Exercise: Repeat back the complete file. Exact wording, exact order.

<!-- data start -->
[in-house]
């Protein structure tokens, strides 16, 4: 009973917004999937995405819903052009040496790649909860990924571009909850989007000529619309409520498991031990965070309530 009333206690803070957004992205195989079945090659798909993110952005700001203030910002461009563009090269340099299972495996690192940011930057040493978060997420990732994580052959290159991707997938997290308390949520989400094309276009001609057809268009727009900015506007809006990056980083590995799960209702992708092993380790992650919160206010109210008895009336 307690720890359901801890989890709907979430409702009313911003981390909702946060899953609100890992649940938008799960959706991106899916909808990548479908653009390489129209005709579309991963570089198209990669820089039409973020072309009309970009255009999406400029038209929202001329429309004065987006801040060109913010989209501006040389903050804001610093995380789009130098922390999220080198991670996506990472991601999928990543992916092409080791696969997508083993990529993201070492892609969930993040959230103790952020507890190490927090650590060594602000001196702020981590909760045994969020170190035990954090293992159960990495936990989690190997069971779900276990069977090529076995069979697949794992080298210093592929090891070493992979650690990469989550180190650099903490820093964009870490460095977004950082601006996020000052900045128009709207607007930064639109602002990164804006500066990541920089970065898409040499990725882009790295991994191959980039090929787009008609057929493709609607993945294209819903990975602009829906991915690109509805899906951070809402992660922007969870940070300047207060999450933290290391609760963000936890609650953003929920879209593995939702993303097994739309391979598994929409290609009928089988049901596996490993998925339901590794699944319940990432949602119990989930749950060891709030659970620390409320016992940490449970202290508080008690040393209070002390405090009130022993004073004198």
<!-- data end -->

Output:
[in-house]
């Protein structure tokens, strides 16, 4: 009973917004999937995405819903052009040496790649909860990924571009909850989007000529619309409520498991031990965070309530 009333206690803070957004992205195989079945090659798909993110952005700001203030910002461009563009090269340099299972495996690192940011930057040493978060997420990732994580052959290159991707997938997290308390949520989400094309276009001609057809268009727009900015506007809006990056980083590995799960209702992708092993380790992650919160206010109210008895009336 307690720890359901801890989890709907979430409702009313911003981390909702946060899953609100890992649940938008799960959706991106899916909808990548479908653009390489129209005709579309991963570089198209990669820089039409973020072309009309970009255009999406400029038209929202001329429309004065987006801040060109913010989209501006040389903050804001610093995380789009130098922390999220080198991670996506990472991601999928990543992916092409080791696969997508083993990529993201070492892609969930993040959230103790952020507890190490927090650590060594602000001196702020981590909760045994969020170190035990954090293992159960990495936990989690190997069971779900276990069977090529076995069979697949794992080298210093592929090891070493992979650690990469989550180190650099903490820093964009870490460095977004950082601006996020000052900045128009709207607007930064639109602002990164804006500066990541920089970065898409040499990725882009790295991994191959980039090929787009008609057929493709609607993945294209819903990975602009829906991915690109509805899906951070809402992660922007969870940070300047207060999450933290290391609760963000936890609650953003929920879209593995939702993303097994739309391979598994929409290609009928089988049901596996490993998925339901590794699944319940990432949602119990989930749950060891709030659970620390409320016992940490449970202290508080008690040393209070002390405090009130022993004073004198």